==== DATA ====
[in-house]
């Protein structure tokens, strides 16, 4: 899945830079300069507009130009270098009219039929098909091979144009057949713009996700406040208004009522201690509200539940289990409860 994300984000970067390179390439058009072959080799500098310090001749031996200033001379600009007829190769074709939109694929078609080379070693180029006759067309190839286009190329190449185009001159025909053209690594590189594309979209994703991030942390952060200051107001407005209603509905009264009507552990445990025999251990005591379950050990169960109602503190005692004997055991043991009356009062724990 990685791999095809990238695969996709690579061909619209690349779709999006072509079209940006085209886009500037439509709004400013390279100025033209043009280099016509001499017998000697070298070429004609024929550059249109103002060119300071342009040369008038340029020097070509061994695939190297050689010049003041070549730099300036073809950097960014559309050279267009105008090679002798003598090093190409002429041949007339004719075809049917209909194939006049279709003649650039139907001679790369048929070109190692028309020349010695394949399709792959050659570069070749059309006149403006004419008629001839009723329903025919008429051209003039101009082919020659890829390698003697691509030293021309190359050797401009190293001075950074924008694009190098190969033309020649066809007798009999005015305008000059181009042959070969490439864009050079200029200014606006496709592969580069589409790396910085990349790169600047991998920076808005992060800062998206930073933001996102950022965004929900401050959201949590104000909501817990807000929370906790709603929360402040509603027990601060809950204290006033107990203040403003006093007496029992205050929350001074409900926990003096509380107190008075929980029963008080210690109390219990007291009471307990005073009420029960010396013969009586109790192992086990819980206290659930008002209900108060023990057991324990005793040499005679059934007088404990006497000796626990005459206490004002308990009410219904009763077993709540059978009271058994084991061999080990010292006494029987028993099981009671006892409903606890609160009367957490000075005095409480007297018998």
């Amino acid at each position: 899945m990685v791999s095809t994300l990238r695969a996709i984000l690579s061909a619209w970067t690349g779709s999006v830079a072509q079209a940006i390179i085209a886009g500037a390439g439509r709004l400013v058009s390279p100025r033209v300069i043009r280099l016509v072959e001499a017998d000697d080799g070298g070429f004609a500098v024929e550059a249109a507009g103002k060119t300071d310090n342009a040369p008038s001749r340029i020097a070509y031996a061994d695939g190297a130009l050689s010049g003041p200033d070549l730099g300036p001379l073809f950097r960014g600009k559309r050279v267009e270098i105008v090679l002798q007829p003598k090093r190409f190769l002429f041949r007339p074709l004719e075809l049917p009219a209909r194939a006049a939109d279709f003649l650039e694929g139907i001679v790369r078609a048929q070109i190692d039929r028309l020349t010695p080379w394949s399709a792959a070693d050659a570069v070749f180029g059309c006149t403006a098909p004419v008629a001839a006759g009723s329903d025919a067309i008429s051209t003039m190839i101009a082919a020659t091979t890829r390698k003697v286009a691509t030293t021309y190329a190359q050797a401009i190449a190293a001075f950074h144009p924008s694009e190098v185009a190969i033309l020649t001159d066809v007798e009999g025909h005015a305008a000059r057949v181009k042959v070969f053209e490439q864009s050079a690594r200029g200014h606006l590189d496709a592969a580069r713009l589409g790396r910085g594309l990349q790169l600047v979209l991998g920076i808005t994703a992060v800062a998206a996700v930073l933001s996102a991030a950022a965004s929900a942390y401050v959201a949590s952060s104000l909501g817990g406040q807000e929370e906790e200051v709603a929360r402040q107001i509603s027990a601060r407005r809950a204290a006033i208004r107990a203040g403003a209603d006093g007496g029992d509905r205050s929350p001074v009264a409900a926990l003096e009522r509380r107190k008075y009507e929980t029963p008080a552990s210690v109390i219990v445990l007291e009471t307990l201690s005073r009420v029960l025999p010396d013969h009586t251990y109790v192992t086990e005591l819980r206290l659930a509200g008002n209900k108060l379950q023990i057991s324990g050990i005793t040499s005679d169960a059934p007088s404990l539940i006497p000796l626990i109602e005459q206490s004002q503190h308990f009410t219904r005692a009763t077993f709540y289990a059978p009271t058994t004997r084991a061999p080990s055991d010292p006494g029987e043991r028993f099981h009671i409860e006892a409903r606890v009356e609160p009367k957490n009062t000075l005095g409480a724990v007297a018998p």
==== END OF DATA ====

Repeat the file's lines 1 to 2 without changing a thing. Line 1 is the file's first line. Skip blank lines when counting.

[in-house]
């Protein structure tokens, strides 16, 4: 899945830079300069507009130009270098009219039929098909091979144009057949713009996700406040208004009522201690509200539940289990409860 994300984000970067390179390439058009072959080799500098310090001749031996200033001379600009007829190769074709939109694929078609080379070693180029006759067309190839286009190329190449185009001159025909053209690594590189594309979209994703991030942390952060200051107001407005209603509905009264009507552990445990025999251990005591379950050990169960109602503190005692004997055991043991009356009062724990 990685791999095809990238695969996709690579061909619209690349779709999006072509079209940006085209886009500037439509709004400013390279100025033209043009280099016509001499017998000697070298070429004609024929550059249109103002060119300071342009040369008038340029020097070509061994695939190297050689010049003041070549730099300036073809950097960014559309050279267009105008090679002798003598090093190409002429041949007339004719075809049917209909194939006049279709003649650039139907001679790369048929070109190692028309020349010695394949399709792959050659570069070749059309006149403006004419008629001839009723329903025919008429051209003039101009082919020659890829390698003697691509030293021309190359050797401009190293001075950074924008694009190098190969033309020649066809007798009999005015305008000059181009042959070969490439864009050079200029200014606006496709592969580069589409790396910085990349790169600047991998920076808005992060800062998206930073933001996102950022965004929900401050959201949590104000909501817990807000929370906790709603929360402040509603027990601060809950204290006033107990203040403003006093007496029992205050929350001074409900926990003096509380107190008075929980029963008080210690109390219990007291009471307990005073009420029960010396013969009586109790192992086990819980206290659930008002209900108060023990057991324990005793040499005679059934007088404990006497000796626990005459206490004002308990009410219904009763077993709540059978009271058994084991061999080990010292006494029987028993099981009671006892409903606890609160009367957490000075005095409480007297018998």